Malala Yousafzai is not the only teenager trying to make the world a better place. There are many teen activists who are being applauded for their efforts to make a difference in the world. Here’re 7 such inspiring kids that have brought huge changes to our society, and our mindset with their work.
She is the youngest person of African descent to find a place in “100 Most Influential People in Africa” list. She is the youngest person to screen a self-produced movie commercially (she has already made five documentaries). She is the world’s youngest person to be featured in Forbes Magazine.
Born in California to a Nigerian father and a Mauritian mother, 14-year-old Oduwole is a filmmaker who is showing a positive side of Africa – like dancing, music, and great culture – and not just the things that are on the news – like war, famine, and disease. An education activist, Oduwole is creating a better world through education. She has travelled to 11 countries through her side project “Dream Up, Speak Up, Stand Up” and talked to about 24,000 children about the importance of education, particularly girls’ education.
A junior attending Dublin High School in California, Hania is changing the world through apps. Using her coding skills, she has developed projects with social impact; one of which is WaterSaver, a Java-based system built on the Raspberry Pi platform that adapts to changes in weather and soil conditions, and gives users the ability to monitor and control water sources from anywhere.
“It has always been my dream to become a doctor. Now, I’d like to pursue medical studies and combine it with telemedicine to remotely help people in rural areas in developing country where healthcare system is not very developed. I want to become an influential woman who can bring positive changes in people’s lives. I hope one day to build a bridge between doctors from the U.S., Canada, Europe in order to help doctors in Africa communicate and exchange experiences with each other and prevent deathly diseases.”
How do you fight misconceptions and prejudice people have about Islam? Ask Ziad, a 17-year-old Bangladeshi-American student who founded Redefy, a website to combat racism, discrimination and harmful stereotypes by encouraging teens to share their stories, defy bias, embrace acceptance, exercise tolerance, and create an active community. His activism was recognized by the White House and his efforts earned him a seat at President Barack Obama’s dinner table last June.
“I started Redefy to initiate a positive change in the world and to fight the ignorance which I have been victim to. And more importantly, to fight the ignorance which people will fall victim to who may not have the opportunity to properly defend themselves or understand that there are people who accept them and love them for exactly who they are.
“We cannot continue to paint people with one brush, whether it be Muslims, whether it be the LGBQT+ community, whether it be any community. We are more than the labels society gives us and I will keep saying it until the day I die.”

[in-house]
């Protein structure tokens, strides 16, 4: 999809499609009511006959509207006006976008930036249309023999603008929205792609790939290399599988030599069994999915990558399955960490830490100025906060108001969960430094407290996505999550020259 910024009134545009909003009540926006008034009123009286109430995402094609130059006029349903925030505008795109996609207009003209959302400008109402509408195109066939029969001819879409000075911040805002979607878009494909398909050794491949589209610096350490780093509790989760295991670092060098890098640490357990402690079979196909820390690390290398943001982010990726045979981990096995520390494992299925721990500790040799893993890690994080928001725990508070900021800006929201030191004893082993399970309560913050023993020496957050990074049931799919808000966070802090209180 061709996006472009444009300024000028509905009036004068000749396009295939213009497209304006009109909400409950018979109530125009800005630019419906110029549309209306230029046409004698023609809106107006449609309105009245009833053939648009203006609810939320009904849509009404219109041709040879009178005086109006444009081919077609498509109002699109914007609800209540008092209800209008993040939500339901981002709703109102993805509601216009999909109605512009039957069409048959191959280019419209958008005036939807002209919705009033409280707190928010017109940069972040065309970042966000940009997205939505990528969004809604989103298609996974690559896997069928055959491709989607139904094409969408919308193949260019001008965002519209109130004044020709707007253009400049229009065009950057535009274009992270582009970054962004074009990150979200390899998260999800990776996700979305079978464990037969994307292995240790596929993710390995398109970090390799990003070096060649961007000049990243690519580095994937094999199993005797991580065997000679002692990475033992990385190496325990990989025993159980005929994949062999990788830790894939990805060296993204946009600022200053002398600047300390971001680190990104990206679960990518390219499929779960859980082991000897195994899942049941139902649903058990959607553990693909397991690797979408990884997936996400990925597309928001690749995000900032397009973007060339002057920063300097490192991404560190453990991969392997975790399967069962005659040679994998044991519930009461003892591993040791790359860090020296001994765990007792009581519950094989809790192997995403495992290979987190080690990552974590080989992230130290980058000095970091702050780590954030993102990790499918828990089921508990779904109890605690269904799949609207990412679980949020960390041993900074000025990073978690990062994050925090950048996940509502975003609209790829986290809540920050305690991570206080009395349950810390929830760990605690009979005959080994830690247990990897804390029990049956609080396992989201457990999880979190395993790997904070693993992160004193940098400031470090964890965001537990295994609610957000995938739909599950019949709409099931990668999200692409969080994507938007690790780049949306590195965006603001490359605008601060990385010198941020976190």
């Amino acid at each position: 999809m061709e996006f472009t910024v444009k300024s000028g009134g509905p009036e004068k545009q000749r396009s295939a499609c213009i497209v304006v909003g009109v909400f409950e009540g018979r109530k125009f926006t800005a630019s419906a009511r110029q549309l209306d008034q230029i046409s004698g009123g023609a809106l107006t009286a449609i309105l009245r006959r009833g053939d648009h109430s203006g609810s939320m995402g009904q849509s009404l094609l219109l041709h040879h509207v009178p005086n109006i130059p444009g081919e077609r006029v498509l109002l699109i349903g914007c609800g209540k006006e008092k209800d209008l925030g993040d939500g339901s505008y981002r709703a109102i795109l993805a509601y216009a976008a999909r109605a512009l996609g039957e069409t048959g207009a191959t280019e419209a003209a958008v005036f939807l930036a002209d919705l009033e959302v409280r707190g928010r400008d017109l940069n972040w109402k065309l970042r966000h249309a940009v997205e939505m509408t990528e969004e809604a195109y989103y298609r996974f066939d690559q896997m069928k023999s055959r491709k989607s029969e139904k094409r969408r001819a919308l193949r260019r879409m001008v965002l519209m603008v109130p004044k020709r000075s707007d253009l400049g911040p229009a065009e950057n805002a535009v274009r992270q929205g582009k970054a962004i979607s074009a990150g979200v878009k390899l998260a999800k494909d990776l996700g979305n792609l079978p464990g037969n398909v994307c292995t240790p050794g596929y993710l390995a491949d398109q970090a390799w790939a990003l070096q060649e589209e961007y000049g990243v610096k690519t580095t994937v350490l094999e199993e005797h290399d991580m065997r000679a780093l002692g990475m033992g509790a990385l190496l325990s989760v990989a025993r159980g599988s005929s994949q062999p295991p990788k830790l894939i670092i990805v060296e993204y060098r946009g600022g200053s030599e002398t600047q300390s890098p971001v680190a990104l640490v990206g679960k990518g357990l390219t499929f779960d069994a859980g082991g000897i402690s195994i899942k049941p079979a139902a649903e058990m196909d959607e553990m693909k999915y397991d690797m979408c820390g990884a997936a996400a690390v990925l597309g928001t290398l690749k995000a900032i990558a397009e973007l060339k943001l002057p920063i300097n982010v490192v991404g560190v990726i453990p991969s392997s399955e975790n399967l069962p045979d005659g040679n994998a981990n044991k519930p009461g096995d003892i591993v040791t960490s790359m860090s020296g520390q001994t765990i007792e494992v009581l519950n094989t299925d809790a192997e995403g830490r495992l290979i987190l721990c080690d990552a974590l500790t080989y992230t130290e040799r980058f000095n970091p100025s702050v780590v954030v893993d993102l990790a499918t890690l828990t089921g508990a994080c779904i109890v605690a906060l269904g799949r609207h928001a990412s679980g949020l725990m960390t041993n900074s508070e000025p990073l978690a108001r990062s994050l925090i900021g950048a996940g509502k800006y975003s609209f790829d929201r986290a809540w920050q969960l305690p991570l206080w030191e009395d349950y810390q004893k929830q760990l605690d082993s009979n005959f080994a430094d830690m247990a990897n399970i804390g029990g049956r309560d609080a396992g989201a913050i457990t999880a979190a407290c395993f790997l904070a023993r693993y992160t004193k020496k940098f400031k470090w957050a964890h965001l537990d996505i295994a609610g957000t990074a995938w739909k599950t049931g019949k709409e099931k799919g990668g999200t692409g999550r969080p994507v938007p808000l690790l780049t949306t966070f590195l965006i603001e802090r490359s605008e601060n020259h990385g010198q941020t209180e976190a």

Musaz Nawaz, Daanyaal Ali And Chirag Shah
Three young students are helping combat soaring rates of sexually transmitted infections (STI’s). London’s Isaac Newton Academy’s Muaz (13), Daanyaal (14), and Chirag (14) have developed a condom that glows when it detects STI’s. S.T.EYE, the condom, uses a built-in layer of molecules that glow when they come into contact with bacteria and viruses associated with the most common STI’s. The molecules glow a different color depending on the infection detected – green for Chlamydia, yellow for Herpes, purple for genital Warts, and blue for Syphilis. The trio’s invention won the top prize in the Health Category of the TeenTech Awards 2015.
“We wanted to create something that makes detecting harmful STIs safer than ever before, so that people can take immediate action in the privacy of their own homes without the invasive procedures at the doctors. We’ve made sure we’re able to give peace of mind to users and make sure people can be more responsible than ever before.”
Bullied a lot in middle school and elementary school, she started thinking outside the box to help other kids achieve their dreams. Meet San Francisco-based 17-year-old Patricia who launched her project “Dream Boxes” at the Jefferson Awards 2015, in New York City, “to get children and students the supplies and resources they need to be successful in school, as well as the support and empowerment they need to make their dreams happen.”
Here’s how she says Dream Boxes works: People from around the country (and really, the world), can donate a box that’s packed with school supplies (notebooks, glue sticks, and pencils), a dream journal, and a few letters of encouragement to help inspire kids along their academic journey. The boxes (she’s has already distributed 100,000 Dream Boxes) are then distributed among various communities to students in need.
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